On the sidelines of the Africa Biennial Biosciences Communication (ABBC 2023) Symposium, the DrumBeat team caught up with Stephane Fadanka, a molecular biologist and open science ambassador from Cameroon. Stephane is passionate about enhancing equity for researchers by democratizing research tools and methods. He has been developing contextualised protocols, hardware prototypes and manufacturing processes for local enzyme production in his country. He has professional experience as a researcher and Research Manager for the UK-based social enterprise Beneficial Bio, leading a five-strong R&D team at the first enzyme bio-manufacturing start-up to be founded in Cameroon in addition to acting as the Executive Director of MboaLab Biotech which hosts this work. Stephane has also been actively collaborating with multidisciplinary research groups, networks, and organizations including the Open Bio-economy Lab, Reclone, SynBio Africa, TReND in Africa and APSOHA, an association that promotes science in French-speaking Africa. He shares his triumphant story of science.
- Take us through your journey into the world of biosciences
My journey into bioscience has been shaped by a dynamic blend of passion, strategic choices, and opportunities. Fueled by a profound interest in life sciences and a commitment to impactful innovations that directly improve people’s living conditions, my academic path has been meticulously crafted to establish the groundwork for a career in Molecular Biology research. With a specific focus on screening novel, cost-effective, and environmentally friendly biologically active compounds from microorganisms. Early on, I realized the transformative power of applied research and the crucial role of an enabling ecosystem in fostering impactful innovations. I recognized the vast untapped potential of microorganisms, particularly in resource-limited settings where dependence on external resources often limits scientific progress. The lack of access to essential tools and resources, particularly costly and unstable reagents, became the greatest puzzle I sought to solve. With extensive support from key organizations and individuals, my journey as an interdisciplinary scientist and young professional began, marked by transformative achievements in biotechnology and community engagement.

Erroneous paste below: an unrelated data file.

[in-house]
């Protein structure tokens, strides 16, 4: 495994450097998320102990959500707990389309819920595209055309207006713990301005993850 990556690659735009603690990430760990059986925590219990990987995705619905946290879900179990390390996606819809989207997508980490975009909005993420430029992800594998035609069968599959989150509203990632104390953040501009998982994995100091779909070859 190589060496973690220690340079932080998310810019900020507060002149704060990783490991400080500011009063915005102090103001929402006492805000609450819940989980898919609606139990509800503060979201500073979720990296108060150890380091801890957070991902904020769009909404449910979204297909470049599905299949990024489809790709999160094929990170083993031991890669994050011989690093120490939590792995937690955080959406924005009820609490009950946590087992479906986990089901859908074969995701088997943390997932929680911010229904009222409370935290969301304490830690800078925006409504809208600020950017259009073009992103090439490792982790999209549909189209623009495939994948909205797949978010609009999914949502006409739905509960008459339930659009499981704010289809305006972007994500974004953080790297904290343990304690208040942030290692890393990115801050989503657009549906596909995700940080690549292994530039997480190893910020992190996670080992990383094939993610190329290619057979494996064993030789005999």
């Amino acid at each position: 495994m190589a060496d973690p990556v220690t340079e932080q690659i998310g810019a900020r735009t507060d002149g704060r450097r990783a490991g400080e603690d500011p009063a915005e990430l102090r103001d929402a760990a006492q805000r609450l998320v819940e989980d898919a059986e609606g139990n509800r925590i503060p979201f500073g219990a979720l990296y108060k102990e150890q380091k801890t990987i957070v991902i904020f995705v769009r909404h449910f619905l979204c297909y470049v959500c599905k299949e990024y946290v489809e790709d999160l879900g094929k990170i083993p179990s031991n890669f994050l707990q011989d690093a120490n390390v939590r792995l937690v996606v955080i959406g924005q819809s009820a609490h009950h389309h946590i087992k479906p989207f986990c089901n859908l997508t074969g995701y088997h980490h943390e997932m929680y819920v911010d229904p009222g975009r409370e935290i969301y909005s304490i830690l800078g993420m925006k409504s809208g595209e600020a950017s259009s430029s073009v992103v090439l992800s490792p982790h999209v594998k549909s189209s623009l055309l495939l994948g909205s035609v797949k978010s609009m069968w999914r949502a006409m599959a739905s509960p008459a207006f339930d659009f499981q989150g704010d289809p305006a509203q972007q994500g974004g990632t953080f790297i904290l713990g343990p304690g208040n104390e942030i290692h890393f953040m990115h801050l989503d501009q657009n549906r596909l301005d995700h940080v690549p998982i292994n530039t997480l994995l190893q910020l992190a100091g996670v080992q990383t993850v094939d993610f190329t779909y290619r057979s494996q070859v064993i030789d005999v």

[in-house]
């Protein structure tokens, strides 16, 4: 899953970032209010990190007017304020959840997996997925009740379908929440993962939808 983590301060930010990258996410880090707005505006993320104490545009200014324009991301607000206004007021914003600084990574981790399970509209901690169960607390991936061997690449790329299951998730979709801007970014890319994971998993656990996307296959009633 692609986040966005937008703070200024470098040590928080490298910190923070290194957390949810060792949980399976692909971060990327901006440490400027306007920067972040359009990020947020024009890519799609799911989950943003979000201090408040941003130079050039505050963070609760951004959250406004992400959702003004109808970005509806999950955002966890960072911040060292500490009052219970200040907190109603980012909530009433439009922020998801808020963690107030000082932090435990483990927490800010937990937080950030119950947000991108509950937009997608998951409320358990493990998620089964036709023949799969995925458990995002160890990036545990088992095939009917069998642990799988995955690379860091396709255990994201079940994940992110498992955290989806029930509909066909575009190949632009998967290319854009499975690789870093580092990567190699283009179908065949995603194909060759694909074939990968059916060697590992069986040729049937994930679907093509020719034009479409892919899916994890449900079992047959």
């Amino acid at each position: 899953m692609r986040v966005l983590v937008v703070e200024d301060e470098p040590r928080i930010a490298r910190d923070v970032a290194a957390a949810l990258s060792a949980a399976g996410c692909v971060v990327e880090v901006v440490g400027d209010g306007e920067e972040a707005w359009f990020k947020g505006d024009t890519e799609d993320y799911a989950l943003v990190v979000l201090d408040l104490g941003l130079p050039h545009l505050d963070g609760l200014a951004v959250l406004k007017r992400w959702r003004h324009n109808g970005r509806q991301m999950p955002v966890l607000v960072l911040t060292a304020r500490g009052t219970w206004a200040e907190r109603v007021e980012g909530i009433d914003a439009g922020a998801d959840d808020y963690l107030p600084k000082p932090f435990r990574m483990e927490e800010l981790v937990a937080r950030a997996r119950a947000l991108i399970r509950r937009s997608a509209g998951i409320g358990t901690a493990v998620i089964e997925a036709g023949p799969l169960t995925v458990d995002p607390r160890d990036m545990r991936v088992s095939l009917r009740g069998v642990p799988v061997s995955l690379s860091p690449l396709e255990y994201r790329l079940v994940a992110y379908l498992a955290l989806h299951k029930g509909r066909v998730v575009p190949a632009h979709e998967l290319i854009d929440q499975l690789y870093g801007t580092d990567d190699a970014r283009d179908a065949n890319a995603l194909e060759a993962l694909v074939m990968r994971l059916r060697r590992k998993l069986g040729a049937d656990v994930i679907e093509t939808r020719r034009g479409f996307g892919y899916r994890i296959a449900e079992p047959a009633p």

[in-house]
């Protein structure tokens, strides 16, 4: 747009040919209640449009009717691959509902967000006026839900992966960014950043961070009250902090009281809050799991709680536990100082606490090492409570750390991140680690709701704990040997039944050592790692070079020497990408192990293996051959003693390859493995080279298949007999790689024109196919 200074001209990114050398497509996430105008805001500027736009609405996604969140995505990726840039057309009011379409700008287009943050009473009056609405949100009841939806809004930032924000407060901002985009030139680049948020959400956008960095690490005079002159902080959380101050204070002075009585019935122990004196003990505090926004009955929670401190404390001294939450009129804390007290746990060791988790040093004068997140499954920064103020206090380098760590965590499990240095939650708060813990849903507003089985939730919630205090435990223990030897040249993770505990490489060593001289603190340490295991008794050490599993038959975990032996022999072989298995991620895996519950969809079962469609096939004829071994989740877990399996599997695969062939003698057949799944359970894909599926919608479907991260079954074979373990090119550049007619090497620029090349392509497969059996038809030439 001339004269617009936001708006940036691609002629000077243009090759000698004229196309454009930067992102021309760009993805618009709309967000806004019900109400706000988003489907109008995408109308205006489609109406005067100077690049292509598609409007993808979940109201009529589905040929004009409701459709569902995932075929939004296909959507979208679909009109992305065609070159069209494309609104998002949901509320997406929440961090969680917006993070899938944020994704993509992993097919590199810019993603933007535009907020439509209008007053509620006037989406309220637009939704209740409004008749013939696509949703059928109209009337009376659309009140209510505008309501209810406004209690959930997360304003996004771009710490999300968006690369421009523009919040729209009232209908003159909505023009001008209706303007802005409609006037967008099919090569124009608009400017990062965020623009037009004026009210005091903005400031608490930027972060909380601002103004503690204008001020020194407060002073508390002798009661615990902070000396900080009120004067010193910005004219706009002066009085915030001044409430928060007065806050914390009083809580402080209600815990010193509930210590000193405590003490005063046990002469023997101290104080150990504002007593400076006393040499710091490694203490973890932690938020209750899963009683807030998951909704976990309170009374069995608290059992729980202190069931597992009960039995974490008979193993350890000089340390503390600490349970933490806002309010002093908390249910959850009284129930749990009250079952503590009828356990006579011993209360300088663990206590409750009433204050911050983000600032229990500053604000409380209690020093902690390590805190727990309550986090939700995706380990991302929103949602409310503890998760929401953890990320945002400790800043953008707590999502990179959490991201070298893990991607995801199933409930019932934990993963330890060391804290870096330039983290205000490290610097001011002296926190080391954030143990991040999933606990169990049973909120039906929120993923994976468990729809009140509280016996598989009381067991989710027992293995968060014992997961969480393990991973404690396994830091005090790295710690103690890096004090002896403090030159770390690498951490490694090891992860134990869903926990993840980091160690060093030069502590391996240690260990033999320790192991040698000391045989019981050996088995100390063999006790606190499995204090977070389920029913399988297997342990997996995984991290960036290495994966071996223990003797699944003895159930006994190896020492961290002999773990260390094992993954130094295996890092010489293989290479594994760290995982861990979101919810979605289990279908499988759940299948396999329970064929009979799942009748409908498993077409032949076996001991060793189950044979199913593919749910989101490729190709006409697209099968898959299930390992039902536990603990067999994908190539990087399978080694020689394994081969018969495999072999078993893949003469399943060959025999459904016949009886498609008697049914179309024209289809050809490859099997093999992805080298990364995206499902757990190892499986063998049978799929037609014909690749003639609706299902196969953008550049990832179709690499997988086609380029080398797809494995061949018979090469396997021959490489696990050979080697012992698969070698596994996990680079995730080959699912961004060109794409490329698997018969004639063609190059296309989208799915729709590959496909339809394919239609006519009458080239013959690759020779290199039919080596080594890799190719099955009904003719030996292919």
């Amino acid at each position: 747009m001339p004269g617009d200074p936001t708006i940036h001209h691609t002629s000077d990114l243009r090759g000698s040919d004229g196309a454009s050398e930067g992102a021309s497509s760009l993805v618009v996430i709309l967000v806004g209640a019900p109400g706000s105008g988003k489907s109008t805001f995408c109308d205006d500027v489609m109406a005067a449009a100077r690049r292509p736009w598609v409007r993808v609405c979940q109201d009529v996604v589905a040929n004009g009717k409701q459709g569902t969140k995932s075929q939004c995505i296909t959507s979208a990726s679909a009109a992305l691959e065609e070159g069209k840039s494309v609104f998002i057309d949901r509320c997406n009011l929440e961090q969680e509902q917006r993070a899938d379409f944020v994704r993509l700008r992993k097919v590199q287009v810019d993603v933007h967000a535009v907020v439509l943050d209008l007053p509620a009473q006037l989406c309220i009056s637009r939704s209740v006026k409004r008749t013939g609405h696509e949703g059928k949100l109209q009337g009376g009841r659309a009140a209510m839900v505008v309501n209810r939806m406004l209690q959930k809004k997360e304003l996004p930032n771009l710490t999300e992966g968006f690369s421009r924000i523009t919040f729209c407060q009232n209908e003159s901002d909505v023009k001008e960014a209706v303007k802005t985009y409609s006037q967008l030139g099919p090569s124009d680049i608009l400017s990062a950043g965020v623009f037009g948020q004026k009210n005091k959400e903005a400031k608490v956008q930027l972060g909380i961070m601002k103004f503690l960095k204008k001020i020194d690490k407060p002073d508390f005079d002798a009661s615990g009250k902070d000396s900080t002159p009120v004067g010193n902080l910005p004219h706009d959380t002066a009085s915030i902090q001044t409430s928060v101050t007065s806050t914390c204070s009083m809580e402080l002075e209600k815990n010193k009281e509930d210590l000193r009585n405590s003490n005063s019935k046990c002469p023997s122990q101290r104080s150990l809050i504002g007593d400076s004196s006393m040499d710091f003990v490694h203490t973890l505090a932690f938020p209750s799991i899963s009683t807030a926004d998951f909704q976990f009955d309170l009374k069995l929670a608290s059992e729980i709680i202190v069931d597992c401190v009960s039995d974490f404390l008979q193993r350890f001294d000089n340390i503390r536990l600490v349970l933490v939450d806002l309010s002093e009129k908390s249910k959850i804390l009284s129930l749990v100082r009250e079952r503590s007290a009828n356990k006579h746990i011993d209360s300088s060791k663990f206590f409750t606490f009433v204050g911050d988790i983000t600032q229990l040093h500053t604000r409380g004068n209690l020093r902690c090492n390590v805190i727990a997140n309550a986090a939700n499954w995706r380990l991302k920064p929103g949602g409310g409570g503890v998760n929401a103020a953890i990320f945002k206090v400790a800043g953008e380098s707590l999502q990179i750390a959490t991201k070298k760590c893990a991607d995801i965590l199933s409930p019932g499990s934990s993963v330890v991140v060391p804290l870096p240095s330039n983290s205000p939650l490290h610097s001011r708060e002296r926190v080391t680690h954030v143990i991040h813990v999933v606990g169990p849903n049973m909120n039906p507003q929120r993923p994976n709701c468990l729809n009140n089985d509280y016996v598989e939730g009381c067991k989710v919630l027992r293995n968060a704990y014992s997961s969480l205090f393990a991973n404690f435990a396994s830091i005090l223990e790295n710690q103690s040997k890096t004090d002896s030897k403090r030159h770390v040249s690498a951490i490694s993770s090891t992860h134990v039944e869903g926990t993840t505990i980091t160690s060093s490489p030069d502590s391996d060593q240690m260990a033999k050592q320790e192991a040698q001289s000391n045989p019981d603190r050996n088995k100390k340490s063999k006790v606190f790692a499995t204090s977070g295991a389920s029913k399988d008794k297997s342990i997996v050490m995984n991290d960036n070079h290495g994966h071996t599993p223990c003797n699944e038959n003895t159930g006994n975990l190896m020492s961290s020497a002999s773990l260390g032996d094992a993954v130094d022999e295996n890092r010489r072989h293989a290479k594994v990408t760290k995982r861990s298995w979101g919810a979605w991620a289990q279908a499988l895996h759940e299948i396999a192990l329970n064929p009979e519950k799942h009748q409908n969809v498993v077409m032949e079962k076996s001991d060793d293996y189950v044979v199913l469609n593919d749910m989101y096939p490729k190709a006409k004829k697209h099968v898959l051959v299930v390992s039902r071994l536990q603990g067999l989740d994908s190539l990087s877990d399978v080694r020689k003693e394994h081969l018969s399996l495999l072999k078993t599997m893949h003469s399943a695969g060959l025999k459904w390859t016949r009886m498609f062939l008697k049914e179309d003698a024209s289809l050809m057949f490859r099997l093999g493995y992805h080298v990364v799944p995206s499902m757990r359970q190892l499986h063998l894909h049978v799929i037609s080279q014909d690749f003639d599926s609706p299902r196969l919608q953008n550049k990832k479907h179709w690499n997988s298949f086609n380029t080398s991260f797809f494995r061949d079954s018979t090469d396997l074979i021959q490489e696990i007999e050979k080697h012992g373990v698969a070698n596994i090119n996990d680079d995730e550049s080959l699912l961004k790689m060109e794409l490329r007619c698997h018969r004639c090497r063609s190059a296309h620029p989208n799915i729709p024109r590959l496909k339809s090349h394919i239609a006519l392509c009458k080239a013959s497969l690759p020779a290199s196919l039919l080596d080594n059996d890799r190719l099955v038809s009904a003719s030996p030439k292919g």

- How did you address the challenge of restricted access to reagents?
Over the past five years, my focus has extended to developing contextualised protocols and applying cost-effective manufacturing methods for local enzyme production in Cameroon. Simultaneously, we established Mboalab Biotech with the mission to make Innovation and biotechnology research tools more accessible to people and organizations in Cameroon and Africa. As a pioneer in protein production in Cameroon and the first company to establish a complete biomanufacturing and R&D unit in the country, Mboalab Biotech has played a pivotal role in the development of the local biotechnology sector.
- What three key lessons have you learnt in running a biotech lab?
The cornerstone of success in the biotech journey is the deep understanding of the unique landscape of each locality. This involves discerning local needs, expectations, and resource limitations, recognizing that a one-size-fits-all approach falls short in the diverse world of biotechnology. By immersing in the intricacies of each community, it is possible to gain valuable insights critical to tailor innovations to meet specific requirements. This tailored approach allows the development of solutions that are both effective and sustainable.
I have also learnt that collaboration is a key catalyst for progress. Our experience and journey at Mboalab Biotech is a testament to the transformative power of collaboration. Global collaboration and partnership has been a defining factor in overcoming challenges and driving progress in our biotech company.